Rich Villar, from his 2011 AWP presentation, Poets and Editors on Race and Inclusivity:
"Table of Contents Anxiety arises when the first reaction to holding a new journal or anthology in your hands, before you even read one line of literature, is to flip open the Table of Contents and quickly scan it for black folks, or Latinos, or Native Americans, or anything, ANYTHING, besides the usual Smorgasboard of the Unsurprising when it comes to editors and their lists. I know I am not alone in this TOC Anxiety. I know some of you in this room suffer in silence. I know some of you in this room haven't shut up about it since the 1970's. However you deal with your particular anxiety, know that is it very real, and it goes to the heart of this perceived mistrust within the literary community..."
[Click the link above to read Rich's full notes for the presentation.]
Barbara Jane Reyes, contemplating the same subject:
"While I don’t feel particularly ignored or objectified, I know the larger publishing industry isn’t invested in forwarding my community’s stories. And this is precisely why all kinds of independent publishers are born; specific communities’ needs are overlooked, or ignored, or simply inconceivable to the mainstream.
Since I am supposed to be thinking on diversity and publishing, I am thinking now on what it is my specific local community’s needs and demands are. One major factor is maintaining control over the means of production and distribution. Determining what is to be published, what aesthetics, what and whose stories to promote, not waiting for the permission or acceptance of others. Ultimately, there is the need to be independent of the larger, mainstream (USA) American publication industry standards, whether this be profit-driven, dumbed down, politically defanged, or 'white-washed.'I have blogged about this before, asking for whose benefit we strive for diversity in American publishing. Is it for us marginalized folks, to experience the benevolence and political correctness of mainstream publishing bodies? Or for mainstream publishers to feel good about themselves for their acts of benevolence and political correctness? Does my community particularly care whether one of “us” get published in CV-worthy, prestigious journals or achieve successes within this MFA Industrial Complex? I don’t believe they do. I have been questioning why I choose to remain in this industry, and contradict myself by staying."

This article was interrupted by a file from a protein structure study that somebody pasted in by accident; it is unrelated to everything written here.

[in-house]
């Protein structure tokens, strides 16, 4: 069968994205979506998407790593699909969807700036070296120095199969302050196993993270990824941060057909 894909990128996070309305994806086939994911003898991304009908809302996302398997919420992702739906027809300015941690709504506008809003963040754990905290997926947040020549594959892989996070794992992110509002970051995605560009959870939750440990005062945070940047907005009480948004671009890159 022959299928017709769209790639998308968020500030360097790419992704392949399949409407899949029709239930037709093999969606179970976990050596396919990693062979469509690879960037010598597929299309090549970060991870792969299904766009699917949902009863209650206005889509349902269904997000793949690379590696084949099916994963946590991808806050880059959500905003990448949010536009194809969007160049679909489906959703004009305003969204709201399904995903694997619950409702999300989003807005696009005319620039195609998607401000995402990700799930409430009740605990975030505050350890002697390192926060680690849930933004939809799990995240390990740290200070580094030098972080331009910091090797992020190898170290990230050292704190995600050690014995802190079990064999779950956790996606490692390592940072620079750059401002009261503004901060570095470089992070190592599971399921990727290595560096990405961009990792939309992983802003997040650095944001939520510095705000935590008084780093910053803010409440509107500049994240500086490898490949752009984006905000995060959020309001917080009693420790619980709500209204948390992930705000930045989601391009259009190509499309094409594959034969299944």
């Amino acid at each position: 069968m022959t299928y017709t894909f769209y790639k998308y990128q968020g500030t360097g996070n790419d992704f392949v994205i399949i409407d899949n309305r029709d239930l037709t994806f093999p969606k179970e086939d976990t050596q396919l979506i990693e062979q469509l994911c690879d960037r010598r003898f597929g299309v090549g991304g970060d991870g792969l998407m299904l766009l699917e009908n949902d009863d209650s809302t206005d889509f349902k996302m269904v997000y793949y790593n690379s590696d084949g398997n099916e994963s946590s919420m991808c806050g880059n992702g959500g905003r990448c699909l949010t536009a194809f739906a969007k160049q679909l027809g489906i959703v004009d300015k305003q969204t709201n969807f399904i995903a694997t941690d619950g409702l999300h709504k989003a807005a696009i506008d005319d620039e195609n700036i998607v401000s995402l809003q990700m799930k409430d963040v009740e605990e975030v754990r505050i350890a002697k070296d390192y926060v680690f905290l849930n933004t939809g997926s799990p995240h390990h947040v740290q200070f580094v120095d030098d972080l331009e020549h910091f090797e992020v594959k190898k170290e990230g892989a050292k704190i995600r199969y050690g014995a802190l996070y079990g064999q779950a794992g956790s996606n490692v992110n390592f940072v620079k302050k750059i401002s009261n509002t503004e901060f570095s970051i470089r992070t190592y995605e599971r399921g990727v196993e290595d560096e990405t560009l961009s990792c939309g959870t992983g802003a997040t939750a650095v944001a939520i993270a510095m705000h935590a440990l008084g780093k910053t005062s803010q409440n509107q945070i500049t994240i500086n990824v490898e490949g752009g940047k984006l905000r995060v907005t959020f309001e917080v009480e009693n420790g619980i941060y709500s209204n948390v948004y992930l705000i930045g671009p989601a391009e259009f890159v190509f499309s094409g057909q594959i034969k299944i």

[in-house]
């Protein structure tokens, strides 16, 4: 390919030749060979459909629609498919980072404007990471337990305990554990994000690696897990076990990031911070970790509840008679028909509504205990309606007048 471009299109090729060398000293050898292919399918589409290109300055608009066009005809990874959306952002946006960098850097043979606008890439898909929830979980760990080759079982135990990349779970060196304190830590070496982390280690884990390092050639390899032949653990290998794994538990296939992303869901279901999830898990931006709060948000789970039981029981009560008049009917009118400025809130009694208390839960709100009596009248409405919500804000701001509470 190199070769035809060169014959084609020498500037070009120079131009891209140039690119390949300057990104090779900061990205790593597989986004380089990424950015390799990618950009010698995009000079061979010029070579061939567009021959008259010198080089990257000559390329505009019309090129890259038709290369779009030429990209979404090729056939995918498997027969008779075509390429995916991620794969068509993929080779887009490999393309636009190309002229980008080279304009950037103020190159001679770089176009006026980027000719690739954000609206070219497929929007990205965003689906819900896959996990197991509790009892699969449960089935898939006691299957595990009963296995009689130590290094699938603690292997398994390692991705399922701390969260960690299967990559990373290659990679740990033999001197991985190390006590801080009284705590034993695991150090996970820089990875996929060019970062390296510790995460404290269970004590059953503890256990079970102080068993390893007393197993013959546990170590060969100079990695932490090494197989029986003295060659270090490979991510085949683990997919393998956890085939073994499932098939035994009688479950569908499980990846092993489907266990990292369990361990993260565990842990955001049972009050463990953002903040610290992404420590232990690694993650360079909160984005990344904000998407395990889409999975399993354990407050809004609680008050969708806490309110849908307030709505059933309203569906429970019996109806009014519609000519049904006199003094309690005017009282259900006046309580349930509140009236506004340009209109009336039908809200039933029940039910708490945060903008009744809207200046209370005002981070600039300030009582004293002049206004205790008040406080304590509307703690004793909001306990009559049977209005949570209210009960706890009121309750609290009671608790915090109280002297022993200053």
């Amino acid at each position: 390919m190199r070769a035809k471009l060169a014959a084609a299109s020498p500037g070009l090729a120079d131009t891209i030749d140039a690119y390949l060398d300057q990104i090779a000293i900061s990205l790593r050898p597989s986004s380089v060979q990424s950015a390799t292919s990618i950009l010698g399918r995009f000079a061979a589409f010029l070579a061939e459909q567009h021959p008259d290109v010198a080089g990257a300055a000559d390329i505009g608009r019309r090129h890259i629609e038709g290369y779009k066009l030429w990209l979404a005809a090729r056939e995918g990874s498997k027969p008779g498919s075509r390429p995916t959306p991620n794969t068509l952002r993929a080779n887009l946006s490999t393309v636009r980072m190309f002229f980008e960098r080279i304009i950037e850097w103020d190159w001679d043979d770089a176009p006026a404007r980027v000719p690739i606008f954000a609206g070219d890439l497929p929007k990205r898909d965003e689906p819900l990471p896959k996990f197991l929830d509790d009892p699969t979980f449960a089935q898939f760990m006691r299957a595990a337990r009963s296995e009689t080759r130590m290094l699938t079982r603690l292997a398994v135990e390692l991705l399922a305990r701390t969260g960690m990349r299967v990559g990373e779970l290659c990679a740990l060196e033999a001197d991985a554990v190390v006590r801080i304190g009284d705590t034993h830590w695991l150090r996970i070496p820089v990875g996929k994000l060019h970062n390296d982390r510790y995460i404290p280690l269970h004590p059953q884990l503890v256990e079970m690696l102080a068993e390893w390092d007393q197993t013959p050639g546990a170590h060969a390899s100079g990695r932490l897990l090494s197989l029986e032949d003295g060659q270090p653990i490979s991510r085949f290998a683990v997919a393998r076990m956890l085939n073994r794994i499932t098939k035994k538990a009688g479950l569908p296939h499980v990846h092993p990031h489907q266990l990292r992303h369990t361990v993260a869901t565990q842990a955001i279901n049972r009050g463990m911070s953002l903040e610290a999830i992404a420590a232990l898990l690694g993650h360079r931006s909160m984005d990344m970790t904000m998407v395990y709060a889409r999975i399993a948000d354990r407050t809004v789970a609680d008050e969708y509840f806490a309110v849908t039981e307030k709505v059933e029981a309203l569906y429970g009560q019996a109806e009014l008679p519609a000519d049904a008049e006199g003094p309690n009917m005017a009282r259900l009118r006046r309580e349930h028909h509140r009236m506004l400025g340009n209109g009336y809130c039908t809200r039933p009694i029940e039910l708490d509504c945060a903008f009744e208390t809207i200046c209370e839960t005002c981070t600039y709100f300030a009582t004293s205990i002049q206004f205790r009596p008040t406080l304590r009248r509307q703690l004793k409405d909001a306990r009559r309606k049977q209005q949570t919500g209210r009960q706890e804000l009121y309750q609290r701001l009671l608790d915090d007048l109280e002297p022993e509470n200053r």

[Note: This is just a tiny excerpt from a series of excellent meditations on the subject, all worth reading, at her blog.]
Here's Rich again:
"I've often heard the complaint lodged by editors about writers of color: how can we consider you when you don't submit to us? And I've often heard its retort: How can we submit to you when you never consider us? [...] Where do we seek out new voices? What's the difference between soliciting work and seeking work out? When has a journal gotten too big to see past its own prejudices?
I leave the rest of these answers and questions to the audience here, but in the meantime, it is my hope [that raising these questions] is a beginning, not an ending point, and that constructive dialogues towards parity, inclusivity, and the end of Table of Contents Anxiety, can begin, at AWP, online, at home, in academia, and in the slush piles."
What is a mainstream?
If such a thing exists, is it good or bad?
Who defines what a mainstream is?
Must a writer or artist work with an idea in mind of a mainstream?
Social reality or metaphor, or both?
Addendum: Not a single comment on this post after weeks. Anyway, here's something Rich asked on Facebook: "Since it's been brought up in other places, including in my own work as an editor and curator, do you think it's okay to have exclusively Latino, or exclusively African-American, or exclusively Asian, or exclusively ANYTHING, spaces within literature? I say yes. Unapologetically. But you? What about you?"